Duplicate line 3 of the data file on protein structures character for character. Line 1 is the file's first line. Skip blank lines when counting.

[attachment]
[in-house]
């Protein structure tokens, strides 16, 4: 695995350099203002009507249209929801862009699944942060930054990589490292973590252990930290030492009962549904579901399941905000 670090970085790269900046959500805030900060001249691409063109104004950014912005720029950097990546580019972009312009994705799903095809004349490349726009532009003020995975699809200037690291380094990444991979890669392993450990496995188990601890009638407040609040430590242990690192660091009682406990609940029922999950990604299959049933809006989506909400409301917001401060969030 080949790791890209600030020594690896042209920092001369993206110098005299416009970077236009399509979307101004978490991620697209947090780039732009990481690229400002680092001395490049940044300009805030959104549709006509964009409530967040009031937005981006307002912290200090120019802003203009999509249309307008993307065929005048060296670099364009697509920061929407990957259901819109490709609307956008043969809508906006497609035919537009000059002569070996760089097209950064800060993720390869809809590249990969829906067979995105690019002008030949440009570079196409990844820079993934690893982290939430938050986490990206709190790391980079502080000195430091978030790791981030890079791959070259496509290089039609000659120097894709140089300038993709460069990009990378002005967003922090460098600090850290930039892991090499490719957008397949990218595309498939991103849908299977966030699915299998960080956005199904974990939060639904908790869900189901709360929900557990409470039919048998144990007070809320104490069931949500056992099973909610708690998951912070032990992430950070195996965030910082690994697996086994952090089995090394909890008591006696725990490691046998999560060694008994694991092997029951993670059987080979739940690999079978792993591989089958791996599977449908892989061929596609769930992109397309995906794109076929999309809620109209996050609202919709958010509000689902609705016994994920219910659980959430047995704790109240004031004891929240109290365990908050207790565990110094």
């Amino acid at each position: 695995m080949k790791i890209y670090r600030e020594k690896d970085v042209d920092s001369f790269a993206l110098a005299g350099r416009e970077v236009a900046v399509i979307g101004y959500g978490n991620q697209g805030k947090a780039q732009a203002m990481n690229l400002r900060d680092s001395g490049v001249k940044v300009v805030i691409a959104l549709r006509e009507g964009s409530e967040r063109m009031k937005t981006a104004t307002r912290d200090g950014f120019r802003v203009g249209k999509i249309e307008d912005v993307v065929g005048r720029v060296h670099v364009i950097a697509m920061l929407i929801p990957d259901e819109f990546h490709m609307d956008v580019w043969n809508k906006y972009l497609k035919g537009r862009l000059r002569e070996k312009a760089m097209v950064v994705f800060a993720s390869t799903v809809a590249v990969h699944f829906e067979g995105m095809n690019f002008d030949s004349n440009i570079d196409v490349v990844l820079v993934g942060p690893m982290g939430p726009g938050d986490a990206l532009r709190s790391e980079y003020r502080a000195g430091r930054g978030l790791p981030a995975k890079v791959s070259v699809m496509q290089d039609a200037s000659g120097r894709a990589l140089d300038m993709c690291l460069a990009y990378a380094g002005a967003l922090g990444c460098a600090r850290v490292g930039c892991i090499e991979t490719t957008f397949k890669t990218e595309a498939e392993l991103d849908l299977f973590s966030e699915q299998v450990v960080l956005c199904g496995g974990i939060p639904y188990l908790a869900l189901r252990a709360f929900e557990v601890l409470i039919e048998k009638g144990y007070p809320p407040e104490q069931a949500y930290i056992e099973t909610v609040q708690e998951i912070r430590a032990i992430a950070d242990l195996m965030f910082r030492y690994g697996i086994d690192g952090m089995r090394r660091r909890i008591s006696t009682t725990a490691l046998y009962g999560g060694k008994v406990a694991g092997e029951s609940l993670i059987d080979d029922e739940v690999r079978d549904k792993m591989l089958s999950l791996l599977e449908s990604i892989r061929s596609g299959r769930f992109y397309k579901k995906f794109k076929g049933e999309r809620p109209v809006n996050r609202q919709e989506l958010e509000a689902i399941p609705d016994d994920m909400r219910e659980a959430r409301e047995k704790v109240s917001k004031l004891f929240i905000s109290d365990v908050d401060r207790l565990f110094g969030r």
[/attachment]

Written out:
């Amino acid at each position: 695995m080949k790791i890209y670090r600030e020594k690896d970085v042209d920092s001369f790269a993206l110098a005299g350099r416009e970077v236009a900046v399509i979307g101004y959500g978490n991620q697209g805030k947090a780039q732009a203002m990481n690229l400002r900060d680092s001395g490049v001249k940044v300009v805030i691409a959104l549709r006509e009507g964009s409530e967040r063109m009031k937005t981006a104004t307002r912290d200090g950014f120019r802003v203009g249209k999509i249309e307008d912005v993307v065929g005048r720029v060296h670099v364009i950097a697509m920061l929407i929801p990957d259901e819109f990546h490709m609307d956008v580019w043969n809508k906006y972009l497609k035919g537009r862009l000059r002569e070996k312009a760089m097209v950064v994705f800060a993720s390869t799903v809809a590249v990969h699944f829906e067979g995105m095809n690019f002008d030949s004349n440009i570079d196409v490349v990844l820079v993934g942060p690893m982290g939430p726009g938050d986490a990206l532009r709190s790391e980079y003020r502080a000195g430091r930054g978030l790791p981030a995975k890079v791959s070259v699809m496509q290089d039609a200037s000659g120097r894709a990589l140089d300038m993709c690291l460069a990009y990378a380094g002005a967003l922090g990444c460098a600090r850290v490292g930039c892991i090499e991979t490719t957008f397949k890669t990218e595309a498939e392993l991103d849908l299977f973590s966030e699915q299998v450990v960080l956005c199904g496995g974990i939060p639904y188990l908790a869900l189901r252990a709360f929900e557990v601890l409470i039919e048998k009638g144990y007070p809320p407040e104490q069931a949500y930290i056992e099973t909610v609040q708690e998951i912070r430590a032990i992430a950070d242990l195996m965030f910082r030492y690994g697996i086994d690192g952090m089995r090394r660091r909890i008591s006696t009682t725990a490691l046998y009962g999560g060694k008994v406990a694991g092997e029951s609940l993670i059987d080979d029922e739940v690999r079978d549904k792993m591989l089958s999950l791996l599977e449908s990604i892989r061929s596609g299959r769930f992109y397309k579901k995906f794109k076929g049933e999309r809620p109209v809006n996050r609202q919709e989506l958010e509000a689902i399941p609705d016994d994920m909400r219910e659980a959430r409301e047995k704790v109240s917001k004031l004891f929240i905000s109290d365990v908050d401060r207790l565990f110094g969030r």